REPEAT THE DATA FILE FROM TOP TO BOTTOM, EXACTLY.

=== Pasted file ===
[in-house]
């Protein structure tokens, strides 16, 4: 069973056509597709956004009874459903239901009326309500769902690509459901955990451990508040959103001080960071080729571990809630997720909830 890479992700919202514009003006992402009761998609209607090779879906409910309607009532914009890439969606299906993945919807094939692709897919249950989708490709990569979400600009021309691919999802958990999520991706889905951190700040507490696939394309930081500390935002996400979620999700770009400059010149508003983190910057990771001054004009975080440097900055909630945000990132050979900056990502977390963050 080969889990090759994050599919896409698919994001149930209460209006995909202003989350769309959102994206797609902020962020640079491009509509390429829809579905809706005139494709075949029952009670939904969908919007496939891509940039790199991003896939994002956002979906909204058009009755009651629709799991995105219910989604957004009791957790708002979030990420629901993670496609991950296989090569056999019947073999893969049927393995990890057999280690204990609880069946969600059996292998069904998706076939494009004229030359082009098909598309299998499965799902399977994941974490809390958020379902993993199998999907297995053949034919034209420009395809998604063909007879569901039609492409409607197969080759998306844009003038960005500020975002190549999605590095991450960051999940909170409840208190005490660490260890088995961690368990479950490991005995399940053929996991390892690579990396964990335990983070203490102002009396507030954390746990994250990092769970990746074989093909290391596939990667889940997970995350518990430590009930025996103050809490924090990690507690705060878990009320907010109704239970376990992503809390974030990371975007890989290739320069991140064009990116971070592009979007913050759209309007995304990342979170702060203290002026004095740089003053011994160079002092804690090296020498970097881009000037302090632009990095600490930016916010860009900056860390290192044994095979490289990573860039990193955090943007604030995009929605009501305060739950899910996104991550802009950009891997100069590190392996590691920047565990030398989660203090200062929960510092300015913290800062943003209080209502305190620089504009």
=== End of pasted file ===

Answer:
[in-house]
């Protein structure tokens, strides 16, 4: 069973056509597709956004009874459903239901009326309500769902690509459901955990451990508040959103001080960071080729571990809630997720909830 890479992700919202514009003006992402009761998609209607090779879906409910309607009532914009890439969606299906993945919807094939692709897919249950989708490709990569979400600009021309691919999802958990999520991706889905951190700040507490696939394309930081500390935002996400979620999700770009400059010149508003983190910057990771001054004009975080440097900055909630945000990132050979900056990502977390963050 080969889990090759994050599919896409698919994001149930209460209006995909202003989350769309959102994206797609902020962020640079491009509509390429829809579905809706005139494709075949029952009670939904969908919007496939891509940039790199991003896939994002956002979906909204058009009755009651629709799991995105219910989604957004009791957790708002979030990420629901993670496609991950296989090569056999019947073999893969049927393995990890057999280690204990609880069946969600059996292998069904998706076939494009004229030359082009098909598309299998499965799902399977994941974490809390958020379902993993199998999907297995053949034919034209420009395809998604063909007879569901039609492409409607197969080759998306844009003038960005500020975002190549999605590095991450960051999940909170409840208190005490660490260890088995961690368990479950490991005995399940053929996991390892690579990396964990335990983070203490102002009396507030954390746990994250990092769970990746074989093909290391596939990667889940997970995350518990430590009930025996103050809490924090990690507690705060878990009320907010109704239970376990992503809390974030990371975007890989290739320069991140064009990116971070592009979007913050759209309007995304990342979170702060203290002026004095740089003053011994160079002092804690090296020498970097881009000037302090632009990095600490930016916010860009900056860390290192044994095979490289990573860039990193955090943007604030995009929605009501305060739950899910996104991550802009950009891997100069590190392996590691920047565990030398989660203090200062929960510092300015913290800062943003209080209502305190620089504009």